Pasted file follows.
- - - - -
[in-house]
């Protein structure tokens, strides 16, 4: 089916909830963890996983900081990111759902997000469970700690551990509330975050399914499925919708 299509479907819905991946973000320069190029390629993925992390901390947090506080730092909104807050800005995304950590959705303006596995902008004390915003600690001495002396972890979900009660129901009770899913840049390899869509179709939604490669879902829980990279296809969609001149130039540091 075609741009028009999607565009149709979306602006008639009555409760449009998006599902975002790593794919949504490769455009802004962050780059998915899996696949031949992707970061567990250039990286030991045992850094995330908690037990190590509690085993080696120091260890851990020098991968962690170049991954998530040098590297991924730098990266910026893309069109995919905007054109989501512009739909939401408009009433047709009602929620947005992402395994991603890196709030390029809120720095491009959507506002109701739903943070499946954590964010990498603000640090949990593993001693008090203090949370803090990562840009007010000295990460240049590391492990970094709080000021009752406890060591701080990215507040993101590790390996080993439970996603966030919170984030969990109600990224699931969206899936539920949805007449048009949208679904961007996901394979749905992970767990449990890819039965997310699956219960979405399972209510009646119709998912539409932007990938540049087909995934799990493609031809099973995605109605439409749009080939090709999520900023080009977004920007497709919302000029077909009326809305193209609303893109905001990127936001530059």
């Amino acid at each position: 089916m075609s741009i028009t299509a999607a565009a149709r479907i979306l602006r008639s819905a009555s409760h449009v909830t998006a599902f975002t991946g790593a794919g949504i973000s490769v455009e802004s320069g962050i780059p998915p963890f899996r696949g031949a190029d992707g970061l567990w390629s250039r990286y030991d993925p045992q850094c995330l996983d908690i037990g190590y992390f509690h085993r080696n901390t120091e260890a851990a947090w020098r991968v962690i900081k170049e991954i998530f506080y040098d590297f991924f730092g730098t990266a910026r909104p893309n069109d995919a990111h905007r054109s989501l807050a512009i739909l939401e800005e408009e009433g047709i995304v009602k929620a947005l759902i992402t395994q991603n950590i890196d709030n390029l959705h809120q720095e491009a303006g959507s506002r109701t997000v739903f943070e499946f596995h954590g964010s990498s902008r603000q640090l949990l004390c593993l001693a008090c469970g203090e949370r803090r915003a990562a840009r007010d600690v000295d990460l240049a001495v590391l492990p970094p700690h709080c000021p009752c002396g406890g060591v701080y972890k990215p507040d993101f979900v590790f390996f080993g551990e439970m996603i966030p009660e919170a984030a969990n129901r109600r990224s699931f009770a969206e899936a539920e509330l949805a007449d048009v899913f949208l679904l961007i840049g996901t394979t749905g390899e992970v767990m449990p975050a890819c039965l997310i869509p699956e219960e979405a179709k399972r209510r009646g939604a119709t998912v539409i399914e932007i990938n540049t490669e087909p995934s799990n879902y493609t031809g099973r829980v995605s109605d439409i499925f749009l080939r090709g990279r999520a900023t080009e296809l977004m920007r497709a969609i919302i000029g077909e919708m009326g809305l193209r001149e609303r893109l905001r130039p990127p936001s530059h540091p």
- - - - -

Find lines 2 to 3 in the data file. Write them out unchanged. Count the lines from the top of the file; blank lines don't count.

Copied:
């Protein structure tokens, strides 16, 4: 089916909830963890996983900081990111759902997000469970700690551990509330975050399914499925919708 299509479907819905991946973000320069190029390629993925992390901390947090506080730092909104807050800005995304950590959705303006596995902008004390915003600690001495002396972890979900009660129901009770899913840049390899869509179709939604490669879902829980990279296809969609001149130039540091 075609741009028009999607565009149709979306602006008639009555409760449009998006599902975002790593794919949504490769455009802004962050780059998915899996696949031949992707970061567990250039990286030991045992850094995330908690037990190590509690085993080696120091260890851990020098991968962690170049991954998530040098590297991924730098990266910026893309069109995919905007054109989501512009739909939401408009009433047709009602929620947005992402395994991603890196709030390029809120720095491009959507506002109701739903943070499946954590964010990498603000640090949990593993001693008090203090949370803090990562840009007010000295990460240049590391492990970094709080000021009752406890060591701080990215507040993101590790390996080993439970996603966030919170984030969990109600990224699931969206899936539920949805007449048009949208679904961007996901394979749905992970767990449990890819039965997310699956219960979405399972209510009646119709998912539409932007990938540049087909995934799990493609031809099973995605109605439409749009080939090709999520900023080009977004920007497709919302000029077909009326809305193209609303893109905001990127936001530059």
């Amino acid at each position: 089916m075609s741009i028009t299509a999607a565009a149709r479907i979306l602006r008639s819905a009555s409760h449009v909830t998006a599902f975002t991946g790593a794919g949504i973000s490769v455009e802004s320069g962050i780059p998915p963890f899996r696949g031949a190029d992707g970061l567990w390629s250039r990286y030991d993925p045992q850094c995330l996983d908690i037990g190590y992390f509690h085993r080696n901390t120091e260890a851990a947090w020098r991968v962690i900081k170049e991954i998530f506080y040098d590297f991924f730092g730098t990266a910026r909104p893309n069109d995919a990111h905007r054109s989501l807050a512009i739909l939401e800005e408009e009433g047709i995304v009602k929620a947005l759902i992402t395994q991603n950590i890196d709030n390029l959705h809120q720095e491009a303006g959507s506002r109701t997000v739903f943070e499946f596995h954590g964010s990498s902008r603000q640090l949990l004390c593993l001693a008090c469970g203090e949370r803090r915003a990562a840009r007010d600690v000295d990460l240049a001495v590391l492990p970094p700690h709080c000021p009752c002396g406890g060591v701080y972890k990215p507040d993101f979900v590790f390996f080993g551990e439970m996603i966030p009660e919170a984030a969990n129901r109600r990224s699931f009770a969206e899936a539920e509330l949805a007449d048009v899913f949208l679904l961007i840049g996901t394979t749905g390899e992970v767990m449990p975050a890819c039965l997310i869509p699956e219960e979405a179709k399972r209510r009646g939604a119709t998912v539409i399914e932007i990938n540049t490669e087909p995934s799990n879902y493609t031809g099973r829980v995605s109605d439409i499925f749009l080939r090709g990279r999520a900023t080009e296809l977004m920007r497709a969609i919302i000029g077909e919708m009326g809305l193209r001149e609303r893109l905001r130039p990127p936001s530059h540091p």